It’s Time To Stop Blaming Internet Explorer


Earlier this week we published two articles by Louis Lazaris: one on why old browsers are holding back the Web1 and another encouraging Web users to upgrade their browsers and use modern browsers other than IE2. This article presents another perspective on this issue. Nicholas C. Zakas, a well-respected member of the developer community, goes into specifics of why we should focus on the good parts of our job so we can tolerate the bad ones and why fixating on circumstances that you can’t change isn’t a recipe for success. Do you share Louis’ or Nicholas’ view? Leave a comment.—Ed.

A couple of days ago, Smashing Magazine published an article entitled, Old Browsers Are Holding Back The Web. The author of this article, Louis Lazaris, suggests that “old browsers” are holding Web developers back from creating beautiful experiences. Old browsers, in this case, apparently referred to Internet Explorer version 6-9. That’s right, the author groups Internet Explorer 9 into the same group as Internet Explorer 6. He goes on to list some of the things that you can’t use in Internet Explorer 8 and 9.

(Note: Louis Lazaris makes a statement that even although IE9 is a huge step forward from previous versions of Internet Explorer, it’s already missing some of the important features that other modern browsers have and does not have auto-update like other popular browsers do, so it will become outdated relatively soon. According to Microsoft auto-update policy, only those users will be upgraded to a newer version of Internet Explorer that have on automatic updating via Windows Update turned on.—Ed.)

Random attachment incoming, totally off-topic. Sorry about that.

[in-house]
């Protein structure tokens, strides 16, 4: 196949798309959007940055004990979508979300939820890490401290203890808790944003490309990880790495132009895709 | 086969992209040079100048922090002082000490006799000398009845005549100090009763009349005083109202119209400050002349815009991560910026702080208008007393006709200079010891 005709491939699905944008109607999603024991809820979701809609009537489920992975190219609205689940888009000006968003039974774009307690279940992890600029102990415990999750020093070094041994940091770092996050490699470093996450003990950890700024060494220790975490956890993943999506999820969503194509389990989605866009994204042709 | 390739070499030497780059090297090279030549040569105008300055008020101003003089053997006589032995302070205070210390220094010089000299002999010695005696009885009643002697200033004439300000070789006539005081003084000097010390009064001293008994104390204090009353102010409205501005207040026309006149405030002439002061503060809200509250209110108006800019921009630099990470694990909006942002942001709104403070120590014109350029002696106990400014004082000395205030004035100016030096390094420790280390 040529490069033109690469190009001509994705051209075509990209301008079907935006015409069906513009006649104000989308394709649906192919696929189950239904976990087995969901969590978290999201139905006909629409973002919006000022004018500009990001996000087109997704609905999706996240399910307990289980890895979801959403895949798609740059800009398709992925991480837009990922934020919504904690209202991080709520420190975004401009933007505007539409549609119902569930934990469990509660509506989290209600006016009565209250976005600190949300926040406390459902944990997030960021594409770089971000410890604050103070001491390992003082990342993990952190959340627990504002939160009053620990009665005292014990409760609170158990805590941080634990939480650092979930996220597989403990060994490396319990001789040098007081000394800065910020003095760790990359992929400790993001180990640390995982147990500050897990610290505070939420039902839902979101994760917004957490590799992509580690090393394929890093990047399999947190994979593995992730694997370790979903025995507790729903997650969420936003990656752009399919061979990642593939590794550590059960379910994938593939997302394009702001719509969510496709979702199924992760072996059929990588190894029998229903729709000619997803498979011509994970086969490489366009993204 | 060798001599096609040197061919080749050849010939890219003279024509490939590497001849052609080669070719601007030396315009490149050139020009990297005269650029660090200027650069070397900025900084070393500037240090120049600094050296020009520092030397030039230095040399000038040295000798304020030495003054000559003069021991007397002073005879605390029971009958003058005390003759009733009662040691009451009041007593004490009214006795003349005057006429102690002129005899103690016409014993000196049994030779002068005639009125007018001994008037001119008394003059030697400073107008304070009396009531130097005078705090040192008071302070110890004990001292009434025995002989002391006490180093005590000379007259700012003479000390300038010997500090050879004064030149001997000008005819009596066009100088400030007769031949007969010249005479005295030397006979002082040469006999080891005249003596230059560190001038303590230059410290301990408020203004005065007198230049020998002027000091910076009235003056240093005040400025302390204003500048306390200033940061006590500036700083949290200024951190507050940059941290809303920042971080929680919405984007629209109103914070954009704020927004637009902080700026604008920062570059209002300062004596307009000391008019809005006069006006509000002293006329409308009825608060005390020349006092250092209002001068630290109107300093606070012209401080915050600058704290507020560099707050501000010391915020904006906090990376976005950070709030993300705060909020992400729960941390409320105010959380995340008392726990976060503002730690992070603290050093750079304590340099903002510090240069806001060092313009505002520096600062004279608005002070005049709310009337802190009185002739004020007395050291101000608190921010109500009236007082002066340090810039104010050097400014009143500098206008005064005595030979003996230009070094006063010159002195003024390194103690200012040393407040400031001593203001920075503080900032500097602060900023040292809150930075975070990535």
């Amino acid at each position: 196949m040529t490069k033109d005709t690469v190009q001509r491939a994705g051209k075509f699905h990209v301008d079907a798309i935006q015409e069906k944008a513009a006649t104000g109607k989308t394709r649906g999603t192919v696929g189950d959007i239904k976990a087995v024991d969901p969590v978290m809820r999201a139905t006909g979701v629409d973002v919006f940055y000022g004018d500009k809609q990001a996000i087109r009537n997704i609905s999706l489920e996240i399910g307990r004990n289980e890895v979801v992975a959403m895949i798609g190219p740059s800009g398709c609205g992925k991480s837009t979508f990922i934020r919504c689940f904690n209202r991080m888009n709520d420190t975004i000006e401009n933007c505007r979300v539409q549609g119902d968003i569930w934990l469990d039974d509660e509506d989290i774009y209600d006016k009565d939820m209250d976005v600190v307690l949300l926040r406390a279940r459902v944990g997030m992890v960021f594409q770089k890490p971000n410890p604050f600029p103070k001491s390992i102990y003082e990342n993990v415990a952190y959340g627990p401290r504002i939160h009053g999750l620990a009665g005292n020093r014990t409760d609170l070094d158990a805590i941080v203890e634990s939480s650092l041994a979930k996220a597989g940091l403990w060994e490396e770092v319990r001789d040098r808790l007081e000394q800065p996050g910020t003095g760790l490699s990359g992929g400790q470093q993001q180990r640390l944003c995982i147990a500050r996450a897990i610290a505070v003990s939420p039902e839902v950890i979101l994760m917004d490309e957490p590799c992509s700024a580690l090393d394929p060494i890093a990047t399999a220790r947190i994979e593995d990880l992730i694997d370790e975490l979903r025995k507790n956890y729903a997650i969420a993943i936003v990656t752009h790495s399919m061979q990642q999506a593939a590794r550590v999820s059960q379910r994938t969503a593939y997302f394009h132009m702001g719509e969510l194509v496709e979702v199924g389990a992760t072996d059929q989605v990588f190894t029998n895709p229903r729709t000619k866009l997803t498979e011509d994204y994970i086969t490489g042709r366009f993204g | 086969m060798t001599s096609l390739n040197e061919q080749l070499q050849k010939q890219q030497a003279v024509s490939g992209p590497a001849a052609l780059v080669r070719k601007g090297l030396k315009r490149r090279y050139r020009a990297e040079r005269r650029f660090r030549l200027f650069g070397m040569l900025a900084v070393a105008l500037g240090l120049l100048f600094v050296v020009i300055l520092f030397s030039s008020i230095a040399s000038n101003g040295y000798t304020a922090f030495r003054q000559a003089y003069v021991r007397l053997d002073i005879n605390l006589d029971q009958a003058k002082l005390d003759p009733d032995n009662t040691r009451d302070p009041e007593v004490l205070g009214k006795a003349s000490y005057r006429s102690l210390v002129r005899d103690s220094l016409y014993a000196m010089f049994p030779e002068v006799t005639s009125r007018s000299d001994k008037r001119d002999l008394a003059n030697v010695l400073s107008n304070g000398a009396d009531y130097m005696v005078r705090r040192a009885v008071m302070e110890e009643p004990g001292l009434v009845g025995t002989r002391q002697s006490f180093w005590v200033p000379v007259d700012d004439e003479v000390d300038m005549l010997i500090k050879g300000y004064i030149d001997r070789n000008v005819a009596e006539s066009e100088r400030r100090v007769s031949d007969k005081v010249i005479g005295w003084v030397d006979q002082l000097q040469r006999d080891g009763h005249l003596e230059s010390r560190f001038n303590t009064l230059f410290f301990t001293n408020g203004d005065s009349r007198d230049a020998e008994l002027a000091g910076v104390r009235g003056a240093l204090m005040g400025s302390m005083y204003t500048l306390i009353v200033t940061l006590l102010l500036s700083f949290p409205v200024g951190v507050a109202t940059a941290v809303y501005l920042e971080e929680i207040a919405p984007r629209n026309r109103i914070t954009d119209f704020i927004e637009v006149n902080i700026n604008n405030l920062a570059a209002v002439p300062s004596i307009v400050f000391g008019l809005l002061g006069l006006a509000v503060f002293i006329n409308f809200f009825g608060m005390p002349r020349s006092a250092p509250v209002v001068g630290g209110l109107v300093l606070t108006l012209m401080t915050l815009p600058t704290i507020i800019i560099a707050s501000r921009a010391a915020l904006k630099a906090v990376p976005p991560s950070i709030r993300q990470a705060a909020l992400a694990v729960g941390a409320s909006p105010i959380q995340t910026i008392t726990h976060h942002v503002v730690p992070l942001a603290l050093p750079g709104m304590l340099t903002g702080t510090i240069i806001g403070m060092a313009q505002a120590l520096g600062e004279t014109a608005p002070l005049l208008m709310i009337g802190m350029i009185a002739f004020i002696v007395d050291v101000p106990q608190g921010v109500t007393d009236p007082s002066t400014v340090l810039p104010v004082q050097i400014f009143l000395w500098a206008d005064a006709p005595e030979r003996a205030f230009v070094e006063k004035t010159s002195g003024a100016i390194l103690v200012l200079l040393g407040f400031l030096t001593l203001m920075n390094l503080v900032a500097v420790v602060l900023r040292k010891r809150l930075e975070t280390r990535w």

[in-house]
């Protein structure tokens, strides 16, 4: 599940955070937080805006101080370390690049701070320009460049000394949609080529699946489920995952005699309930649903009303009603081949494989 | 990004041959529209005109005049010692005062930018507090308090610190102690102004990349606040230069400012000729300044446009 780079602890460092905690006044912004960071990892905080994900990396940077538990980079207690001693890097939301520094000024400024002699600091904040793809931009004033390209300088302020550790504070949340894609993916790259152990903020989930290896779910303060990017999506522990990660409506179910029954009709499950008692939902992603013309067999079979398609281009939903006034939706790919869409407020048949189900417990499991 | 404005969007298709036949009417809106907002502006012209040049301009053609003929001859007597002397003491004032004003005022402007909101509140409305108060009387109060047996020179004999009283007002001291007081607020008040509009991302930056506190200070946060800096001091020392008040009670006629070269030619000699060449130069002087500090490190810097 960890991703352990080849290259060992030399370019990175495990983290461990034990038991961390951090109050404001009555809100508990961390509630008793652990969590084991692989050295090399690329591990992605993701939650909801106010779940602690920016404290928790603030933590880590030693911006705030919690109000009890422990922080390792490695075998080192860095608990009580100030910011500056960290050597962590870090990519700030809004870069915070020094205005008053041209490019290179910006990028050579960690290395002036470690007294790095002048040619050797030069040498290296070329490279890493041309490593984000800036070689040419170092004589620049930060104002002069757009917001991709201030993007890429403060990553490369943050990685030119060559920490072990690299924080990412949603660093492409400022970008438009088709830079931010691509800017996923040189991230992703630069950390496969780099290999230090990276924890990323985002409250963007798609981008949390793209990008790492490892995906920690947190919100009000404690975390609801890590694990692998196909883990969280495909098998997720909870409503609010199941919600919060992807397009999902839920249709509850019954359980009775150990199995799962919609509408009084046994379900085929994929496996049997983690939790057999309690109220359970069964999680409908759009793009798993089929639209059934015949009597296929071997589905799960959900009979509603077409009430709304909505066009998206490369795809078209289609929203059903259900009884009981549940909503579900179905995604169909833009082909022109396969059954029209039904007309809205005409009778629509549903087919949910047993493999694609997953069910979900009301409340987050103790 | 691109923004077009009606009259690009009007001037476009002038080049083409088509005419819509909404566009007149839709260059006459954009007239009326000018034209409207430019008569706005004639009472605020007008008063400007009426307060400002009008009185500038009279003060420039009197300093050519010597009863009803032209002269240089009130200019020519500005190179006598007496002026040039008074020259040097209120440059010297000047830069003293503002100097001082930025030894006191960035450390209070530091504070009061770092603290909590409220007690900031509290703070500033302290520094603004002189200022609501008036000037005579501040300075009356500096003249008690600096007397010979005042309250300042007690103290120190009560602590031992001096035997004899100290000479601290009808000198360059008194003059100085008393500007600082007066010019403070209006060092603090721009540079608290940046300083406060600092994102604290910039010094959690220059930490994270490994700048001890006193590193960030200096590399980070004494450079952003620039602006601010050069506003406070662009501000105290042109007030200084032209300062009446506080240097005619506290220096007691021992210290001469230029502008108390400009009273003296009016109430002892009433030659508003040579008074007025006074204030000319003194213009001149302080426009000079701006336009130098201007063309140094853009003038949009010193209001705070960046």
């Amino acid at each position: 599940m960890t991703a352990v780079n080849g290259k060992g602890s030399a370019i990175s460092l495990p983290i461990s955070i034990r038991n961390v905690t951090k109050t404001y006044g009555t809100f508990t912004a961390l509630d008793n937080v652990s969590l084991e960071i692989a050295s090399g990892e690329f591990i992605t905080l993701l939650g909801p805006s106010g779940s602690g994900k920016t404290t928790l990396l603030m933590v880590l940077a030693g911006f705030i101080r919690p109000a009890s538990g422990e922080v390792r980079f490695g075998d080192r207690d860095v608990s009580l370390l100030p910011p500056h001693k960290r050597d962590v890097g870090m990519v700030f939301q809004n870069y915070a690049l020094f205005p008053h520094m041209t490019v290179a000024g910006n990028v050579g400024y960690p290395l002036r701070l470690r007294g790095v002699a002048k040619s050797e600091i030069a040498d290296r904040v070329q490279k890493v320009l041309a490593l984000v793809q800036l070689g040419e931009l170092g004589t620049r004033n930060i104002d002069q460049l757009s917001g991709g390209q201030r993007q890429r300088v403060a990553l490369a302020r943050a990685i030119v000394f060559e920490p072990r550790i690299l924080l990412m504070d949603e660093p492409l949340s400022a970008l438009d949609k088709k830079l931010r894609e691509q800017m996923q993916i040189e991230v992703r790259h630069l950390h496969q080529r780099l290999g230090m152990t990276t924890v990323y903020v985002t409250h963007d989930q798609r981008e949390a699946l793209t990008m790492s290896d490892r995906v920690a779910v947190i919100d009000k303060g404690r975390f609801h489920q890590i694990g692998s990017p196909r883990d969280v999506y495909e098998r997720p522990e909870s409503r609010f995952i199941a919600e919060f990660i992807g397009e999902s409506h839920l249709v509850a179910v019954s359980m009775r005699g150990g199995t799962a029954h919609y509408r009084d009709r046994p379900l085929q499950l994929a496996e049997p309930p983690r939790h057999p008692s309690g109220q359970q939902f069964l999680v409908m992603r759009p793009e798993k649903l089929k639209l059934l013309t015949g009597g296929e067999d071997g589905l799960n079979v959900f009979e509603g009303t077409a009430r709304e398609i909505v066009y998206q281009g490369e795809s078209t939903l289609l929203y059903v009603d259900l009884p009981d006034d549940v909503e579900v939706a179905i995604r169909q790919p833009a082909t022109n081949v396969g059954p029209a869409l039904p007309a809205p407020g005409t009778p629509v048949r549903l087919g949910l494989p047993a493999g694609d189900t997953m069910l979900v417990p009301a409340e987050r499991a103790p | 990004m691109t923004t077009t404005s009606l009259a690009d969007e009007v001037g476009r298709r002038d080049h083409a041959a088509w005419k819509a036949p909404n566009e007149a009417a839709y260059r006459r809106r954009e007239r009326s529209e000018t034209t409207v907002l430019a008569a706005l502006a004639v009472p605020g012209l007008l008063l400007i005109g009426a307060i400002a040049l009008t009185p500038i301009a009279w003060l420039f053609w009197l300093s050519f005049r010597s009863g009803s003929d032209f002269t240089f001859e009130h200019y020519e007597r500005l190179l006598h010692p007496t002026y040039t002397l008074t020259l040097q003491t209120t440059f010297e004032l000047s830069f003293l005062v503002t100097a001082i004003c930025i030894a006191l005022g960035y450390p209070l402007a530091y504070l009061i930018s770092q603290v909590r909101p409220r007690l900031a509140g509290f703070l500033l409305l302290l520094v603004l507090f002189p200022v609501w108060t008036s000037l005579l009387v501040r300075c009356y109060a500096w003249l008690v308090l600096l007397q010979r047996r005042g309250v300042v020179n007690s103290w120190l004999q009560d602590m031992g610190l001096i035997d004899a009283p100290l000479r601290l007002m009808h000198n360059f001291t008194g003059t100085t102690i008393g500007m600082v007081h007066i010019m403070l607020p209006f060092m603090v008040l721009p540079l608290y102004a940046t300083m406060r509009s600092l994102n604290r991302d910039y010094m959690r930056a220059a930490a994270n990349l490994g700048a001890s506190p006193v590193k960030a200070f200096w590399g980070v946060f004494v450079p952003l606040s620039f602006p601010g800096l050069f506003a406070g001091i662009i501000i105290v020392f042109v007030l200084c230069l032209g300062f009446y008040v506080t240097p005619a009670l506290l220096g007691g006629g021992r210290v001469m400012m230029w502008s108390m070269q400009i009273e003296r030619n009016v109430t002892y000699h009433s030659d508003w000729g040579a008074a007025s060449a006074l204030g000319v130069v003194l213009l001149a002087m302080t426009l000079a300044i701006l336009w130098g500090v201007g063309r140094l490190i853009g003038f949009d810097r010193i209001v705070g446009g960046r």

Articles like this frustrate me a lot. For most of my career, I’ve fought hard against the “woe is me” attitude embraced by so many in Web development and articulated in the article. This attitude is completely counterproductive and frequently inaccurately described. Everyone was complaining when Internet Explorer 6 had a 90%+ marketshare. That share has shrunk to 6.3% today globally3 (though Louis cites 0.66%, which is true in the United States). Microsoft even kicked off a campaign to encourage people to upgrade.

I can understand complaining about Internet Explorer 6 and even 7. We had them for a long time, they were a source of frustration, and I get that. I would still never let anyone that I worked with get too buried in complaining about them. If it’s our job to support those browsers then that’s just part of our job. The truth is that every job has some part of it that sucks. Even at my favorite job, as front end lead on the Yahoo homepage, there were still parts of my job that sucked. You just need to focus on the good parts so you can tolerate the bad ones. Welcome to life.

But then the article goes on to bemoan the fact that so many people use Internet Explorer 8 and that Internet Explorer 9 is gaining market share. First and foremost, I would much rather support Internet Explorer 8 then I would 6 and 7. Microsoft forcing most people to upgrade from 6 and 7 to 8 is an incredible move and undoubtedly a blessing.